About the author: Lamar Watson, CFP®, is a Fee-Only Financial Advisor in the Washington, D.C. area, that works with clients virtually across the country. Lamar's work with his clients focuses on budgeting, employee benefits, paying down debt, buying their first home, and investing. Lamar is the Founder of Dream Financial Planning, a virtual financial planning firm specifically designed to help young professionals and minorities take control of their finances and fulfill their dreams. Feel free to schedule a complimentary consultation to learn how we use The DREAM Financial Planning Process ™ to help our clients achieve their goals.
As Americans, we love giving back. In 2017 alone, we shelled out $410.02 billion in charitable donations - accounting for 2.1 percent of the GDP.1 With the 2020 holiday season officially upon us, it’s no surprise that our giving efforts are likely ramping up. And while donating to charities is an integral component of your core values, it can also be an important, strategic play in lowering your tax obligation.
This year, charitable contributions can count even more toward lowering tax bills for some. Thanks to the CARES Act, which passed in late March 2020 amidst the coronavirus pandemic, your giving could stretch even further this tax season.
How Is This Year’s Charitable Contribution Exemption Different?
Thanks to the CARES Act, filers will be allowed to take a $300 above-the-line charitable giving deduction.2 This is significant because, typically, you would have to itemize deductions in order to deduct charitable donations from your taxes.
With changes introduced through the CARES Act, this above-the-line deduction can be used for those who choose to take the standard deduction. As a reminder, the standard deduction for 2020 is $12,400 for single and married filing separately, $24,800 for married filing jointly and $18,650 for head of households.3
It’s important to note that the $300 limit is per filing unit, whether your filing single or jointly.
Who Does This Change Benefit?
This CARES Act exemption is not available for those who itemize their deductions, it’s only for those who are using the standard deduction on their 2020 tax returns.
This is significant because, historically, anyone taking a standard deduction has not been able to reduce their adjusted gross income (AGI) by claiming charitable contributions.
Nearly nine in 10 taxpayers now take the standard deduction and could potentially qualify for this new tax deduction. In tax-year 2018, the most recent year for which complete figures are available, more than 134 million taxpayers claimed the standard deduction, just over 87% of all filers, according to the IRS.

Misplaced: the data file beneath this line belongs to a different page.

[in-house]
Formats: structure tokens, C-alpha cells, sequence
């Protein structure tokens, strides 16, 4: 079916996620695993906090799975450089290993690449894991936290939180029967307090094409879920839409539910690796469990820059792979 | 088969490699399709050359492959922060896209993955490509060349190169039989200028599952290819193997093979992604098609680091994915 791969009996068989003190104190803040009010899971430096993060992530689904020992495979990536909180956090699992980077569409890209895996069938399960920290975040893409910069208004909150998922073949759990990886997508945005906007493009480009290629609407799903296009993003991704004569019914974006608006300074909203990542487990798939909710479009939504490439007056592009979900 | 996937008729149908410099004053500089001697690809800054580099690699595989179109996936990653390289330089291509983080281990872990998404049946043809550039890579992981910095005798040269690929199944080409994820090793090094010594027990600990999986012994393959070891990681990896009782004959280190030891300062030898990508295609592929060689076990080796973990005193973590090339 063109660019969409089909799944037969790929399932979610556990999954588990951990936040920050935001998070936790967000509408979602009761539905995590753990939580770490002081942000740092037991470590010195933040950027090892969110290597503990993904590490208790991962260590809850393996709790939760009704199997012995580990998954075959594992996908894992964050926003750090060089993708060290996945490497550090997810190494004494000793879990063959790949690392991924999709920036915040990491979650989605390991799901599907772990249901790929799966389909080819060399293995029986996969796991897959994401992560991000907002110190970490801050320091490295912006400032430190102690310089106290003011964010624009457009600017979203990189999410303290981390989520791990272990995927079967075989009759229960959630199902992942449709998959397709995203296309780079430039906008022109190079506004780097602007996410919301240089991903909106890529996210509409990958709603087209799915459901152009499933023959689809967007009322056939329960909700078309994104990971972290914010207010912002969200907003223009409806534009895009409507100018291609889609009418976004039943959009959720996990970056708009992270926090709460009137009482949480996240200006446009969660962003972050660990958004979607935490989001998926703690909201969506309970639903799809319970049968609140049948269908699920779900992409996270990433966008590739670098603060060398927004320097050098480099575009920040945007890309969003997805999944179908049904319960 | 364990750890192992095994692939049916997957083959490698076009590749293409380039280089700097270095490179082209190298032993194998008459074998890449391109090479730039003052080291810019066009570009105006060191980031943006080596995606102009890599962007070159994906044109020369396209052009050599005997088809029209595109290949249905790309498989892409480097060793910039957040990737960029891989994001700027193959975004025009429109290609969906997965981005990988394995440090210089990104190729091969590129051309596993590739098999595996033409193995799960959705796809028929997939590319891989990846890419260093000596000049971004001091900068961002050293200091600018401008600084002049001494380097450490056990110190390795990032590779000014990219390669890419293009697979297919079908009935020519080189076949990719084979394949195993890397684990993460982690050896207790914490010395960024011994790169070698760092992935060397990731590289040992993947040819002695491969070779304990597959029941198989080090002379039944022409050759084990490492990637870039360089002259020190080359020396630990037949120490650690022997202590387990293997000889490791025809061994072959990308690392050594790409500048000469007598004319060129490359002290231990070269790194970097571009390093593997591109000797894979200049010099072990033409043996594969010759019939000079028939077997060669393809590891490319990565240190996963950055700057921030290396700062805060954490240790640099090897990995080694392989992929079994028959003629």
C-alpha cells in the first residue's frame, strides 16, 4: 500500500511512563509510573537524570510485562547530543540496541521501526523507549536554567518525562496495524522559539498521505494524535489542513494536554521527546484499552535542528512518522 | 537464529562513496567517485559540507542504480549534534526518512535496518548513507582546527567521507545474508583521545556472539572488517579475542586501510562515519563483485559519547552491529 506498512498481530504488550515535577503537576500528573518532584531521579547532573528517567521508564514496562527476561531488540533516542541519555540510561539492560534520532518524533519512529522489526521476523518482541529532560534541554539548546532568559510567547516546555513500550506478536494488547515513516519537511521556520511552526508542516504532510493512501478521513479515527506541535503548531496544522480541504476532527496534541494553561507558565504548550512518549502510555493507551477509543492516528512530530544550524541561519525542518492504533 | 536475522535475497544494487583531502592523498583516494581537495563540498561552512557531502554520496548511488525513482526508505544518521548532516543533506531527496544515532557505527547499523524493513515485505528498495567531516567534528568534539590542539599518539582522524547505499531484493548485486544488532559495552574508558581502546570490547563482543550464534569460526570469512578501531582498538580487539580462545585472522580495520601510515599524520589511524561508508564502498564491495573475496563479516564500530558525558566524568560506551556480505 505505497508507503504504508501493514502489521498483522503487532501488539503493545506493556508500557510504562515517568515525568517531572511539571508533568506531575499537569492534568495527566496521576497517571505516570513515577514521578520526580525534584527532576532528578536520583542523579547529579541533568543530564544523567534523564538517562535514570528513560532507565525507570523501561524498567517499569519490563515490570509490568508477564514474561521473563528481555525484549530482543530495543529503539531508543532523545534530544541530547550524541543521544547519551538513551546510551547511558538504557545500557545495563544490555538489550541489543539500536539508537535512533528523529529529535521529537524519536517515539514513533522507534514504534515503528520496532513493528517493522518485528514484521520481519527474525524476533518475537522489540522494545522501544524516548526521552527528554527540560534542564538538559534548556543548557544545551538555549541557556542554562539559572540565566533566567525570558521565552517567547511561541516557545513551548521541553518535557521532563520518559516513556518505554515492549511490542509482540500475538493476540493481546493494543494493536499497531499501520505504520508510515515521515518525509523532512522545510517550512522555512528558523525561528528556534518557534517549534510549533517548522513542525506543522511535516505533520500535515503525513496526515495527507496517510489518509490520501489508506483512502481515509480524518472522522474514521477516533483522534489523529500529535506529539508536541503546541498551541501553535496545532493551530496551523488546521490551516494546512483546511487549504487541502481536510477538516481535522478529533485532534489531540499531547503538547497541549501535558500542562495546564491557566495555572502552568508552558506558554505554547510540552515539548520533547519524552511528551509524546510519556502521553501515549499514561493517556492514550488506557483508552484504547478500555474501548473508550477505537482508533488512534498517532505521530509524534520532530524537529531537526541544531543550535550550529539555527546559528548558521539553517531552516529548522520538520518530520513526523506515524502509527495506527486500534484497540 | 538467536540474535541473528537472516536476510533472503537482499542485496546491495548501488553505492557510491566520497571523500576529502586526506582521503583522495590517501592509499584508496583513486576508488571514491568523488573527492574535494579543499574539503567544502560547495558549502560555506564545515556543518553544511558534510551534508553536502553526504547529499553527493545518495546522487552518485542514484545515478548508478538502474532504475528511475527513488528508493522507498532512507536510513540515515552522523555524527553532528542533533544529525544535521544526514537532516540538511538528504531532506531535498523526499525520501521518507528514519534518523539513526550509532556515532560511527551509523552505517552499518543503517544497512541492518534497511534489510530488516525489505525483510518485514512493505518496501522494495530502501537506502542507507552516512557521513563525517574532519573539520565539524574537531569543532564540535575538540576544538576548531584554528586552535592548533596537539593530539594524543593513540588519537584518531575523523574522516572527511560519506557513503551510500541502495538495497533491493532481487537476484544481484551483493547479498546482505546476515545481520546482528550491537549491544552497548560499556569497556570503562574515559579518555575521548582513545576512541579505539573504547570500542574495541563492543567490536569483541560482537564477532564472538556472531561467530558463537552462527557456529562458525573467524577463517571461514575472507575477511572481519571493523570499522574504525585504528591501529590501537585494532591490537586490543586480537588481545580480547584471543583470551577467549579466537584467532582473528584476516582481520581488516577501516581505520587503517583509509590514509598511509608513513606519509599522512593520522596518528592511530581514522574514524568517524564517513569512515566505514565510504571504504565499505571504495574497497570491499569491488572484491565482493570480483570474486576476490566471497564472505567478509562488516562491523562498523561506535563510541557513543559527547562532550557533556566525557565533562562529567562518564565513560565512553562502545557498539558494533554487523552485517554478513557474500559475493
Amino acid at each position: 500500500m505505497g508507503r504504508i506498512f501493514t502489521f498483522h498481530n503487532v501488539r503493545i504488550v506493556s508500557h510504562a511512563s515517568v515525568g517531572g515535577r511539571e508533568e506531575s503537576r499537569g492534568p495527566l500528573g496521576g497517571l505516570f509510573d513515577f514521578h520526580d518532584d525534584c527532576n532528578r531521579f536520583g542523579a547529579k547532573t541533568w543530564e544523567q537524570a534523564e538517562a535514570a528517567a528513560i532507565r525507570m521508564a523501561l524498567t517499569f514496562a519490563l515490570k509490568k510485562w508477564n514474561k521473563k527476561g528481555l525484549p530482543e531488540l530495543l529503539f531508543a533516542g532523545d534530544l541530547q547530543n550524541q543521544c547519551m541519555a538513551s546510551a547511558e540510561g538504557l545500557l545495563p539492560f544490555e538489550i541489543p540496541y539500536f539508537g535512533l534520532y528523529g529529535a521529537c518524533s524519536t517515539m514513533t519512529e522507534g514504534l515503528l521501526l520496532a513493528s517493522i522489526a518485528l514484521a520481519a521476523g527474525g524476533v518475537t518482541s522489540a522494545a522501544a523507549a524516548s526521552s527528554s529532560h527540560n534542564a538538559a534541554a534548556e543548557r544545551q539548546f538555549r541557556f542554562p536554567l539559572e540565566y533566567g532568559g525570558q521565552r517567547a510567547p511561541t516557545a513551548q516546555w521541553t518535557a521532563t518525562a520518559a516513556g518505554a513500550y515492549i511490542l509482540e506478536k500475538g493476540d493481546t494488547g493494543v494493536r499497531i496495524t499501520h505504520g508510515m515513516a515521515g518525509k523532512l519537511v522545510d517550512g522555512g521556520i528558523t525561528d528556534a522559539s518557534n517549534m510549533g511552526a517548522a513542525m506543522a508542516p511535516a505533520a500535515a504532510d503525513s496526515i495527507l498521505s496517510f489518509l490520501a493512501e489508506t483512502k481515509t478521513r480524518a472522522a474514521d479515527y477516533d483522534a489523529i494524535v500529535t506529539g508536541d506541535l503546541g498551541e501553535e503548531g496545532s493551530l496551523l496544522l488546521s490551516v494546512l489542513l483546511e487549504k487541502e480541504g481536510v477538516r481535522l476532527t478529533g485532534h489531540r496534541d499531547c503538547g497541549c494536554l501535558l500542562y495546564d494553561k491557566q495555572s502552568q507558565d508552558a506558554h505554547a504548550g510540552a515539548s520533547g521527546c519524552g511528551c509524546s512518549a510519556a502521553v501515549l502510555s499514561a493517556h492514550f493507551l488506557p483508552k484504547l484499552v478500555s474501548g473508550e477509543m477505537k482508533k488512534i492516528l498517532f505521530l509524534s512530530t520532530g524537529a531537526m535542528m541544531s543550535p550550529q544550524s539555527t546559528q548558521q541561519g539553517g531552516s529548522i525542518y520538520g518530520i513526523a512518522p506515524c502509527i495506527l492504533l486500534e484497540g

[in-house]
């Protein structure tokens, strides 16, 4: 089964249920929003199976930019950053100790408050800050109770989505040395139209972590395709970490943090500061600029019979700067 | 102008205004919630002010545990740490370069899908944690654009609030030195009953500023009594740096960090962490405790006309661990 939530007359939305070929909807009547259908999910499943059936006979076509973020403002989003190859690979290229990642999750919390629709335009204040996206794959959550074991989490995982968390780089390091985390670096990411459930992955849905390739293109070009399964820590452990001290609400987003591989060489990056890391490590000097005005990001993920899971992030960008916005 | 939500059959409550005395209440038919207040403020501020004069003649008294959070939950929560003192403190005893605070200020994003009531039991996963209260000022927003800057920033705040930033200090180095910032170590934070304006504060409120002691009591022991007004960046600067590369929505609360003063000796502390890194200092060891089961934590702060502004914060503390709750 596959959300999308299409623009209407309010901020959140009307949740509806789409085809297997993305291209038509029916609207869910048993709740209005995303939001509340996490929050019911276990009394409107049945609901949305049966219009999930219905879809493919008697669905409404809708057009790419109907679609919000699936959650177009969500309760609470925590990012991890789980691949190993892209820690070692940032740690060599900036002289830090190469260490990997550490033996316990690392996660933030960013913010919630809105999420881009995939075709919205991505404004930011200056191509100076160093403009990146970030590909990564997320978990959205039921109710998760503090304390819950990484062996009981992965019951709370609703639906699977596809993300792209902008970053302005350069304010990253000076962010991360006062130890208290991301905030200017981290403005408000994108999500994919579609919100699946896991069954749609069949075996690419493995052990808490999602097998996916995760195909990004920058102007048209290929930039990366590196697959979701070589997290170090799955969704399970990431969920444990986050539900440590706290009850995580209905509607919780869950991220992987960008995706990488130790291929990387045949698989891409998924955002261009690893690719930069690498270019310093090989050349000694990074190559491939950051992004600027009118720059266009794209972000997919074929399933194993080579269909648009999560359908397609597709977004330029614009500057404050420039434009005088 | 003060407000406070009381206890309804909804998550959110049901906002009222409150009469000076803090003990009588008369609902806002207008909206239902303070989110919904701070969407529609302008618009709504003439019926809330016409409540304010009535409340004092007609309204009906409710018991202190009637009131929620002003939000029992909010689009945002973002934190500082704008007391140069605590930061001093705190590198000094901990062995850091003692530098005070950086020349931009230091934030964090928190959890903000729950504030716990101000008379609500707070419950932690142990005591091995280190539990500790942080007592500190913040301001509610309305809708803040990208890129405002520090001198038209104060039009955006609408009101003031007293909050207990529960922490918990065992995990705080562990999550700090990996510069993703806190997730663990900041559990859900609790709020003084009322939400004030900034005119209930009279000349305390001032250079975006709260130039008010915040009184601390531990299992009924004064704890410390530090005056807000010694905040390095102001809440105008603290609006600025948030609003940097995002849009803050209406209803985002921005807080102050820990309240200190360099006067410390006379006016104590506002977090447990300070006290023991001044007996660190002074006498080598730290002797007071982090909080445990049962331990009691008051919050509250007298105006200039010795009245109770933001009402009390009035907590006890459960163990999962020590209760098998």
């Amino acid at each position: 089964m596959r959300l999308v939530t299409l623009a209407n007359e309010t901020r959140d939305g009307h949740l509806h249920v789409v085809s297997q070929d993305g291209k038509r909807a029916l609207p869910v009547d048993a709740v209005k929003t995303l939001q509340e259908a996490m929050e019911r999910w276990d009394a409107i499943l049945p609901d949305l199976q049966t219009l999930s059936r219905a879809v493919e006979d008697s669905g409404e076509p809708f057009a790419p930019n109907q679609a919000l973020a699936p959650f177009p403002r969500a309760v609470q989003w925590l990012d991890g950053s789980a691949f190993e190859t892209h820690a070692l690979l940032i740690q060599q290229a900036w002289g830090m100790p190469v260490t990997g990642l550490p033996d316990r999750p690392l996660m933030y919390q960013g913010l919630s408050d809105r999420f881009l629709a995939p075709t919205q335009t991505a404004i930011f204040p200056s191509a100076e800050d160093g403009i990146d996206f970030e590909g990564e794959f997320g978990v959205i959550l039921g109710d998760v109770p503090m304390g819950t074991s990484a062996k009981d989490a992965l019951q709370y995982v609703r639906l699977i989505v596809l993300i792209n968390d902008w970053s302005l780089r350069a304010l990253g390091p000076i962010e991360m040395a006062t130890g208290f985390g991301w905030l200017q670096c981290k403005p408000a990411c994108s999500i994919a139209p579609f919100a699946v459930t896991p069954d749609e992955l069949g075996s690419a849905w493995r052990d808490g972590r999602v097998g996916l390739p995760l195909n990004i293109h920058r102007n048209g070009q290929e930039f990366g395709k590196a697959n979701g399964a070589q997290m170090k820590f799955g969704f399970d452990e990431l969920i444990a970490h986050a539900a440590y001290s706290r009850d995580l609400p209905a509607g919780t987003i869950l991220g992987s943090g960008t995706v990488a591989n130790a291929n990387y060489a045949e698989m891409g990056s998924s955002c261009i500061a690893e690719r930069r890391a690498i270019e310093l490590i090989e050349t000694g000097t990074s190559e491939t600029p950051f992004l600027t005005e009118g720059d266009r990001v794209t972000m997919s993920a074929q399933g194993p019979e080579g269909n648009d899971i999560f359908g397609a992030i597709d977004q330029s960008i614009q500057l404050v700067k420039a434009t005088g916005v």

What Donations Count Toward the CARES Act Deduction?
Just as any other charitable contribution deducted from your taxes, eligible donations must be made to qualified 501(c)(3) organizations or any other qualified organization as outlined in section 170(c) of the Internal Revenue Code.2
What About Regular Charitable Contributions?
In the past, those who itemize their deductions were able to deduct up to 60 percent of their AGI in charitable contributions. Those who are extremely philanthropic may be interested to know that this limit has been raised to 100 percent.4
If you were so inclined to do so, you could donate all of your income and deduct 100 percent of it - leaving you with a $0 tax bill.
This relief benefit is more subtle than other aspects of the CARES Act, but it can still provide financial relief to families. This change gives families and individuals an opportunity to lower their AGI without needing to itemize deductions - something that low- to moderate-income families may not typically do. It incentivizes Americans to give charitably this season, which is especially important at a time when so many people and organizations are in need.
Dream Financial Planning Process ™
Whether you're managing student loan debt, starting a business, or considering buying your first home, the DREAM Financial Planning Process™ is tailored to the unique needs of busy professionals in their 30s and 40s. This process focuses more on short-term goals while you grow and evolve in your personal and professional life. If you're looking for guidance on Financial Planning, optimizing employee benefits, budgeting, student loans, and managing your 401k or investments we can help.
With uncertainty surrounding the economic stability of our country, it's okay to have fears and anxieties surrounding your own savings and investments. The most productive course of action from here is to reach out to Dream Financial Planning (or whoever your trusted advisor might be) and discuss your options. It's easy to have knee-jerk reactions when it feels like the bottom is falling out, but it is imperative to make decisions using research-backed data and a level head. If you'd like a Complimentary Review and risk assessment of your investment portfolio feel free to send me an e-mail.
On the first Thursday of every month I send out a monthly newsletter with tips and tricks to help you manage your finances. The December Newsletter is filled with information about Employee Stock Options, Budgeting Resolutions, and Tips to Maintain a Work-Life Balance.
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